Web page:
I remember an episode of Mythbusters where they fired a real RPG-7 and they were shocked at how fast it was.... it leaves the muzzle at about 188m/s, but after travelling about 30-40m it starts its own sustainer rocket motor and accelerates to supersonic speed... I seem to remember about 375m/s... which is damn fast.
Air to air missiles go much faster or they would drop like rocks.
What you say applies for R-37M. And that's why it is used against awaxs or cruise missiles that have straight trajectories.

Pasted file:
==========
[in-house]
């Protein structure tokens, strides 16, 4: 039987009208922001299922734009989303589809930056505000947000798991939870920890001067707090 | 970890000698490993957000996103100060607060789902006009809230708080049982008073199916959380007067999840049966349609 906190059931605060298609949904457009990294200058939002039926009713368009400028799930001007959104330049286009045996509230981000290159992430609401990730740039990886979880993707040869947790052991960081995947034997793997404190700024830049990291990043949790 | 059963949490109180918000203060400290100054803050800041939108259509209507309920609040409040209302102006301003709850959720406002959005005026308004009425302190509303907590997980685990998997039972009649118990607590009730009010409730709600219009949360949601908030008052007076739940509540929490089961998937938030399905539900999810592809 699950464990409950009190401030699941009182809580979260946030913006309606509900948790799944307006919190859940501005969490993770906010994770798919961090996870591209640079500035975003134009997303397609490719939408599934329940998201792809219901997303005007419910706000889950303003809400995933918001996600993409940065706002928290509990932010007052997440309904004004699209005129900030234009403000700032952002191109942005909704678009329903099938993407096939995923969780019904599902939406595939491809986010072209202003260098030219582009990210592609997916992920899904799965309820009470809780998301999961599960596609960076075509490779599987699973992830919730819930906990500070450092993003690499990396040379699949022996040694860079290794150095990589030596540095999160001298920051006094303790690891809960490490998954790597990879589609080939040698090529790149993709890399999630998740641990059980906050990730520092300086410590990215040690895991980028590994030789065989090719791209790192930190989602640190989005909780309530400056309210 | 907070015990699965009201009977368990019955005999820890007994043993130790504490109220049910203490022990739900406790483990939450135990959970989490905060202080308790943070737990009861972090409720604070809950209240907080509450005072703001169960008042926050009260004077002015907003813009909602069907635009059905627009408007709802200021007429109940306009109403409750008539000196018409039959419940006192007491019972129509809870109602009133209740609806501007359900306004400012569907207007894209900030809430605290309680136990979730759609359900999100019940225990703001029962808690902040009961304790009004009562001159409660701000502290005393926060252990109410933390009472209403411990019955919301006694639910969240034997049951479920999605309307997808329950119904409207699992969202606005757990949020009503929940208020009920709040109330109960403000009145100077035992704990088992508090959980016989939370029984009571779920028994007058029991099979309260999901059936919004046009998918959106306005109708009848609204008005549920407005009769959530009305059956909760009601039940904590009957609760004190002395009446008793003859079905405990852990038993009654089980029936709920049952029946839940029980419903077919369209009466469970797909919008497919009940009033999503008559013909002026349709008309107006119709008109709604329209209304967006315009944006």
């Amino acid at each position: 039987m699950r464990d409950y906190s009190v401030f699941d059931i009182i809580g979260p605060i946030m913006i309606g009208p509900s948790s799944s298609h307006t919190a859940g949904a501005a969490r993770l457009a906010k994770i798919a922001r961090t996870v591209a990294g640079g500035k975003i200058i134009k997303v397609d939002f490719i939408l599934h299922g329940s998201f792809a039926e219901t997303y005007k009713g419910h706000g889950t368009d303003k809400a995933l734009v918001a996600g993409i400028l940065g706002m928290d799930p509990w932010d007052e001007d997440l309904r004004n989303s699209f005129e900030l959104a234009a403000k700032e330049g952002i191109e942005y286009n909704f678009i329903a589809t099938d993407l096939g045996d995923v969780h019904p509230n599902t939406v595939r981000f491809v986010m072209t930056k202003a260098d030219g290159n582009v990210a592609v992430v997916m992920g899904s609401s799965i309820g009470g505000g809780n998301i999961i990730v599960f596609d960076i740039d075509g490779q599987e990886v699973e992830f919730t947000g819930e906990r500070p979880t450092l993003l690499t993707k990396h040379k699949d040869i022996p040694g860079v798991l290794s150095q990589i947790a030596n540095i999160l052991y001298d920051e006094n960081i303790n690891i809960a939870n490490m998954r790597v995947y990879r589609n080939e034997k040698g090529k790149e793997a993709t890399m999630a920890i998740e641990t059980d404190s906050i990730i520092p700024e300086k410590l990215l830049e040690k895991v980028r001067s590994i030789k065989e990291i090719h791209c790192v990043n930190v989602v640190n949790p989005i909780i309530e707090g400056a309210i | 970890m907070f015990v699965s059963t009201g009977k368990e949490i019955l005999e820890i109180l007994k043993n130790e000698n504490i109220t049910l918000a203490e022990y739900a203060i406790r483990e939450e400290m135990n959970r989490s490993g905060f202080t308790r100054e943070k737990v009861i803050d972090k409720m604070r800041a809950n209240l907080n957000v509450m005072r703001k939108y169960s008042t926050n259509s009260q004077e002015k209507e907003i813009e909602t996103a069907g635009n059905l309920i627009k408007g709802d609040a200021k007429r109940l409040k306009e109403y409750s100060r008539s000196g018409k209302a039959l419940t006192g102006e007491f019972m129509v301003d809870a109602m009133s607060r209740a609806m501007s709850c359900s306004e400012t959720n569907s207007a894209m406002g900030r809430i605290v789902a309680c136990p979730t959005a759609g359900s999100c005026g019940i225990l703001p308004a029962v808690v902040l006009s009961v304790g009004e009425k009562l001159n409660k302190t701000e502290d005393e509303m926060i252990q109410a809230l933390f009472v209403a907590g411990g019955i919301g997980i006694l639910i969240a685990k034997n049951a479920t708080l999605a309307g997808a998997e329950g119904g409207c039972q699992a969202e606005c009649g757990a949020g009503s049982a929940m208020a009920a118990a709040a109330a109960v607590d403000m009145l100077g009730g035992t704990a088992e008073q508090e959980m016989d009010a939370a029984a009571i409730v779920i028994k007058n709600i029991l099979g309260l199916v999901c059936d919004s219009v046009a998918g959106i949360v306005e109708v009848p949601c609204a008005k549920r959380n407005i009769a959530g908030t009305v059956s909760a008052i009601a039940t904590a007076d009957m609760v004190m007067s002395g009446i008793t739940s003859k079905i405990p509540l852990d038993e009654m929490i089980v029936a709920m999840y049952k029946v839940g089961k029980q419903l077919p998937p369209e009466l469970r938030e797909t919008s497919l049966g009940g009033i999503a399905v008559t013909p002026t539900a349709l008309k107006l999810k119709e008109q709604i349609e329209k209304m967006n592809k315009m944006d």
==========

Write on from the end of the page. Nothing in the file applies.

It is much worse for R-37M because it probably has a low burn rocket motor that burns for most of the flight but it burns at such a low rate it is effectively countering drag so it is helping maintain speed better it is not adding speed just slowing down the rate at which the missile slows down while coasting to the target area to then dive down and attack the target.
When you are coasting hard turns will destroy air speed and make you rapidly approach that stall speed when you drop like a rock... with no wings for lift the stall speed of any missile is very high.